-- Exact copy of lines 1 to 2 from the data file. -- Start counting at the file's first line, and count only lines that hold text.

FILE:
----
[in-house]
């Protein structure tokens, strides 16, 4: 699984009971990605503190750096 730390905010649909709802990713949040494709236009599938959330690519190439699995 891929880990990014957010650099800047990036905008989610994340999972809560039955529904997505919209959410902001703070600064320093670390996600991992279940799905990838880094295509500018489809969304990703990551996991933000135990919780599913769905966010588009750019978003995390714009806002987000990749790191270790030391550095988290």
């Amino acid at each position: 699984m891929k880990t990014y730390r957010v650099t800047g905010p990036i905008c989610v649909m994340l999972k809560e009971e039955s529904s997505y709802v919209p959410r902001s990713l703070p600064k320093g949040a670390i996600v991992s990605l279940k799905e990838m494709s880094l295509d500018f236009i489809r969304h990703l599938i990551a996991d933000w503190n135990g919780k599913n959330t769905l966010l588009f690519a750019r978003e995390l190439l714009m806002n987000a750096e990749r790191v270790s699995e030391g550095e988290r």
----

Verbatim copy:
[in-house]
């Protein structure tokens, strides 16, 4: 699984009971990605503190750096 730390905010649909709802990713949040494709236009599938959330690519190439699995 891929880990990014957010650099800047990036905008989610994340999972809560039955529904997505919209959410902001703070600064320093670390996600991992279940799905990838880094295509500018489809969304990703990551996991933000135990919780599913769905966010588009750019978003995390714009806002987000990749790191270790030391550095988290």